02:58 CC: That was a lot easier question when you emailed it to me yesterday. Yeah, Friday the 13th, actually, was the last time that I saw a client. I saw a client two days before that who was maybe the hardest one to stop seeing because I've been seeing her for the last few months and she has had a cancer for six years, and when I met her, it had come back again and it was really clear that it was gonna be an end-of-life relationship, and she died three days ago. And the last time I saw her, I didn't know that was gonna be the last time I would see her. So yeah, that was really hard. And then I can't now go see her husband and give him a message, which I would typically do. So yeah, that was the last time and I've been doing massage since 2005.

03:48 DB: I am sorry to hear that. And I think it leads naturally into the next question that I really wanted to ask you, what is... And you've mentioned a little bit, what is it like to not touch right now? This is the essential nature of what massage therapists and body workers do.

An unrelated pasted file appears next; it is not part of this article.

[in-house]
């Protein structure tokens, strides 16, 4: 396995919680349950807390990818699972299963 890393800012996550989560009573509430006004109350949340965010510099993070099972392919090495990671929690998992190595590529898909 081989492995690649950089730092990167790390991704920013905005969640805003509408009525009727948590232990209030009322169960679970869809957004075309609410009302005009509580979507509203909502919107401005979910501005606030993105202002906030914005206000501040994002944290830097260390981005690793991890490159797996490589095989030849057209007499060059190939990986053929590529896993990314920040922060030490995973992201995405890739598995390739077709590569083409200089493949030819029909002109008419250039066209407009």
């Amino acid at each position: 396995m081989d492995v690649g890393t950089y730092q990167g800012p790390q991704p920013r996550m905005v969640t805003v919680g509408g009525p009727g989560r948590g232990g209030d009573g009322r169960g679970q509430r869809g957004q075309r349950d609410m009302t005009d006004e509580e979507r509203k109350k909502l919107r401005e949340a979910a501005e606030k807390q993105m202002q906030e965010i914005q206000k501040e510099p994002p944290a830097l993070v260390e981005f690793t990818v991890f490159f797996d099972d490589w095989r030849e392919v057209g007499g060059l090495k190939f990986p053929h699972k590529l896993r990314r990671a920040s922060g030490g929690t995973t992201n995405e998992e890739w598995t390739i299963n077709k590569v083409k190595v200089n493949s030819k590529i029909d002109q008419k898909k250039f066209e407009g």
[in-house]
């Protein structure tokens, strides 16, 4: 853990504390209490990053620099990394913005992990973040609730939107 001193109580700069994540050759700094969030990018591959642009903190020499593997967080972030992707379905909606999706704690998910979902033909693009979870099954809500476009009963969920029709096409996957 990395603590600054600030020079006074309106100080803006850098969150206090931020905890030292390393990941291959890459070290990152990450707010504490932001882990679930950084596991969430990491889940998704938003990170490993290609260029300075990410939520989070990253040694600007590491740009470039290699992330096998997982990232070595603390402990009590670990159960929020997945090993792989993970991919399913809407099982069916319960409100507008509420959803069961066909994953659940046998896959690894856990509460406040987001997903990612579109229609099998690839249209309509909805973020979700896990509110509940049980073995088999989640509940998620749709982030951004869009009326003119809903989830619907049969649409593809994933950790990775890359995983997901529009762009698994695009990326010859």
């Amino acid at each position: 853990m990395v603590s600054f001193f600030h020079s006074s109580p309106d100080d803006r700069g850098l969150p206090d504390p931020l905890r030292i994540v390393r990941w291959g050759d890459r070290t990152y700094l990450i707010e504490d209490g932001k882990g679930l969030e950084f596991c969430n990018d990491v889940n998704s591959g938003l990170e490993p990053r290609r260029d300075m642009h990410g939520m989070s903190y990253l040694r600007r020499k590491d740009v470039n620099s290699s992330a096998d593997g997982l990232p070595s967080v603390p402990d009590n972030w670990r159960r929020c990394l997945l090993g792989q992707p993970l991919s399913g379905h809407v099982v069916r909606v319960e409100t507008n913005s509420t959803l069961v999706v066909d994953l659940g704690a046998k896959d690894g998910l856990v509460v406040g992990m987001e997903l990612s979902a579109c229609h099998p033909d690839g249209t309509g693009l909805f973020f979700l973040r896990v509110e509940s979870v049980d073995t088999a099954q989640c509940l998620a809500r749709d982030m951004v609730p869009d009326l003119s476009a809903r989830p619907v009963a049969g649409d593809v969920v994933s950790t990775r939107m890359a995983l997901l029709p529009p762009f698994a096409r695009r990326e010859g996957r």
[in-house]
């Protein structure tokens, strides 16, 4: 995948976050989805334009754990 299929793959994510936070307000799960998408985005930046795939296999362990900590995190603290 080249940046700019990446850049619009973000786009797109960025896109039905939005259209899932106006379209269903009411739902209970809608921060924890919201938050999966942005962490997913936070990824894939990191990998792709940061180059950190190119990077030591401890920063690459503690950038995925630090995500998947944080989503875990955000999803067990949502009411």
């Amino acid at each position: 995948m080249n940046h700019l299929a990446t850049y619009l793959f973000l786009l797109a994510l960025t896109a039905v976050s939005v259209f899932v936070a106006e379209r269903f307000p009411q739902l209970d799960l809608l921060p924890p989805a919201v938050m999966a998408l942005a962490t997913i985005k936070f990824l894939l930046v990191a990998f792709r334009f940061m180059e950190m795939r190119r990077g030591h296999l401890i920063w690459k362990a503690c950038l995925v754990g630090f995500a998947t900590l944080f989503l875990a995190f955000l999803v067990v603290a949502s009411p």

04:02 CC: Yeah, well, I thought a lot about this because I feel like massage therapists are... We're sort of taking this as a unique suffering that we're experiencing because as you said, we sort of do this for our work, but I think it undersells the reality that humans touch each other. And I think even though I have a very close relationship with a few clients that I still see, most of my work now is at a desk or is behind a podium, but everything I do is really... Hands-on work drives everything I do and sort of creating opportunities for people to do that work. And I love to touch people. I just... [chuckle] We made some bread and took it to our neighbor and I... It was so weird to just put it on her doorstep with a CaviWipe and be like, "Hey, we made you some bread. You can wipe the outside before you take it in your house." And I just said, "I put a hug in there." [chuckle] Yeah, so it's hard to not... It's certainly hard to not touch in a sort of therapeutic work-based way, but the not touching at all, I find very, very difficult.